EPA Releases Final Guidance for New Pesticide Applications and Registration Review Activities That Require Endangered Species Act Reviews
On September 14, 2023, the U.S. Environmental Protection Agency (EPA) announced the release of final guidance to improve the efficiency of EPA’s Endangered Species Act (ESA) analyses for new pesticide active ingredient applications and active ingredients undergoing registration review. EPA states this guidance fulfills requirements outlined in the Pesticide Registration Improvement Act of 2022 (PRIA 5) and furthers goals outlined in EPA’s 2022 ESA Workplan to protect listed species from exposure to pesticides.
PRIA 5 mandates that EPA develop and issue guidance to registrants on analyses EPA needs to evaluate the potential adverse effects from outdoor uses of pesticide products on listed species and designated critical habitat. PRIA 5 specifies that the draft guidance be available for public comment and be issued in final within nine months of PRIA 5 enactment.
EPA held a comment period on the draft guidance from May 16 to June 16, 2023, and received 20 comments from stakeholders, including pesticide registrants, commodity groups, and environmental organizations.
The guidance applies to:
- New conventional pesticides and biopesticides that are intended for outdoor use; and
- Existing conventional pesticides and biopesticides that are intended for outdoor use that are being reevaluated under registration review.
EPA states that although this document does not create new requirements, the recommendations in the guidance are intended to help applicants address potential effects to listed species for new active ingredients and registration review actions. The guidance is intended to provide applicants with some steps that could be taken prior to the submission of a new outdoor use package for conventional pesticides and biopesticides. These steps should lead to a more efficient process for conducting an ESA analysis. One of the recommendations focuses on activities that applicants can voluntarily pursue to inform potential mitigation measures that address impacts to listed species. These actions include identifying where a pesticide will be used, how species may be exposed to the pesticide, and how to recommend potential mitigation measures to reduce the exposure(s). If followed, EPA states it expects that these recommendations will help expedite EPA’s consideration of the Federal Insecticide, Fungicide, and Rodenticide Act (FIFRA) action and improve the efficiency of the overall ESA-FIFRA process.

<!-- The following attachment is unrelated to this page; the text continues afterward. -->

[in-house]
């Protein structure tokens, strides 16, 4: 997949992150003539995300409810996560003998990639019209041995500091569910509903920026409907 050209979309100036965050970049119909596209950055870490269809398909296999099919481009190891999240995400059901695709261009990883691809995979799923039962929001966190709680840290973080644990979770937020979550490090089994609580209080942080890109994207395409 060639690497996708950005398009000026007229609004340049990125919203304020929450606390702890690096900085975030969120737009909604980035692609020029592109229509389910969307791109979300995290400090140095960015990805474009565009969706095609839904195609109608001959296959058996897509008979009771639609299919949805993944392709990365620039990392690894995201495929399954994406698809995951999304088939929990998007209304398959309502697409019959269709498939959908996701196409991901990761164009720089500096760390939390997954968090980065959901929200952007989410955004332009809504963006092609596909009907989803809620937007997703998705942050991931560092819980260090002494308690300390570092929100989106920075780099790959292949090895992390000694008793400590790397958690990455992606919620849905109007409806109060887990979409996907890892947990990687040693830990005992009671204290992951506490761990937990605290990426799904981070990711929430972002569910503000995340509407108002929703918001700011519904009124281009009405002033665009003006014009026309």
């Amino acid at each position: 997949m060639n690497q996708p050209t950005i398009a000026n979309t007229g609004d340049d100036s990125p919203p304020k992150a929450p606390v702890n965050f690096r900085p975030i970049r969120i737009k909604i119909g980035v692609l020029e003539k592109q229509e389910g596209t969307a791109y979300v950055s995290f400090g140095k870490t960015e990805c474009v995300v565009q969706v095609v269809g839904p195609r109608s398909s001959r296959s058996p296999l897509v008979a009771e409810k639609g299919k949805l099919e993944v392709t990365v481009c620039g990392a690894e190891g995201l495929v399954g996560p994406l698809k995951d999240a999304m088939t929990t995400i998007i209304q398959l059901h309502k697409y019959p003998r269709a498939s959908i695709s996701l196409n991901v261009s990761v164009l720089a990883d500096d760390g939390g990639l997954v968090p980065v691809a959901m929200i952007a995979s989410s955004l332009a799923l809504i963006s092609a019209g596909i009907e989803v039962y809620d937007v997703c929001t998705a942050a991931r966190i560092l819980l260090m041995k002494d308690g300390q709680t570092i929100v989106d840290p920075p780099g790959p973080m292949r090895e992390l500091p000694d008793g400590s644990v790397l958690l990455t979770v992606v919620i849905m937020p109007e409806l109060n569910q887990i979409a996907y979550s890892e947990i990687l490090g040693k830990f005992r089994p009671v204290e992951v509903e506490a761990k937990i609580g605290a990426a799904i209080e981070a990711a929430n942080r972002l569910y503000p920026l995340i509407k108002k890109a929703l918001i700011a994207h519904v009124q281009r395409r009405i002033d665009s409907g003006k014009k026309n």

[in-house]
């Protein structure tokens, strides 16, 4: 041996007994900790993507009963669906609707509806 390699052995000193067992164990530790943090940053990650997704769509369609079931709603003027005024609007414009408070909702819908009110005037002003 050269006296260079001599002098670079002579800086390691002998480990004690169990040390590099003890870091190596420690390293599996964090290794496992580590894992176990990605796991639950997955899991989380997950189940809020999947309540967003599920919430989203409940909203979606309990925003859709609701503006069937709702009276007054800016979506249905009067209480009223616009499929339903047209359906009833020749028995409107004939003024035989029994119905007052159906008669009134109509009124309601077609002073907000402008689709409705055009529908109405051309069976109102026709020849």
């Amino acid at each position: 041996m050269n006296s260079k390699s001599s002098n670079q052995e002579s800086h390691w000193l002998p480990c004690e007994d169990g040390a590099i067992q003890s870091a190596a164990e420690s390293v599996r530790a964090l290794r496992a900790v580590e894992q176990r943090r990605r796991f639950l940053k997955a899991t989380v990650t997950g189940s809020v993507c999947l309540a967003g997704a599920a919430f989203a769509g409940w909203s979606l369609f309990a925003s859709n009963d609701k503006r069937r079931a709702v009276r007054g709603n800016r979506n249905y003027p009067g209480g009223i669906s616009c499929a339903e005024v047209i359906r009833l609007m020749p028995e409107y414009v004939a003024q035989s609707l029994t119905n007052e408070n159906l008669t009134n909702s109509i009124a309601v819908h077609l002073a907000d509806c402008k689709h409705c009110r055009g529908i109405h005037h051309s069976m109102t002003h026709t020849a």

EPA indicates that it expects to make guidance on new uses of existing active ingredients available at a later date.
In the past 18 months, EPA has issued a variety of documents reflecting a renewed effort to address the problems that have beset the effort to integrate the requirements of ESA into the pesticide registration process. First was a report refreshingly candid in noting problems that characterized efforts up to now. In April 2022, EPA released its ESA Workplan that states the problem of how the current efforts are effectively impossible to succeed in any reasonable time.
The 2022 ESA Workplan outlines ideas to fashion programmatic reforms and policies to implement ESA-compliant pesticide label requirements using broad policies to ensure species protection (beyond that already imposed by EPA to meet long-standing FIFRA requirements to prevent “unreasonable risks to man and the environment”). The 2022 ESA Workplan was followed by an “ESA Workplan Update” issued in November 2022 (ESA Workplan Update), which includes more options for specific mitigation measures to protect species.
In June 2023, EPA released its “Vulnerable Listed (Endangered and Threatened) Species Pilot Project: Proposed Mitigations, Implementation Plan, and Possible Expansion” (Vulnerable Species Pilot). That was followed in July 2023 by the “Herbicide Strategy,” where EPA announced its plans for ESA restrictions on herbicides as a class.
The newly announced outline discusses how new active ingredient reviews will incorporate ESA review in one of the many steps that have been developed as part of the Biden Administration’s latest efforts to address integrating the requirements of both statutes. These efforts reflect significant progress in outlining programmatic reforms at EPA that might offer a path forward to what has been a seemingly intractable effort over the past many years.
What remains uncertain is whether these new programmatic efforts will delay new active ingredient review schedules or result in what some stakeholders fear will be “impossible” mitigation options affecting the availability of pest control tools newly developed or those which have been used in the past.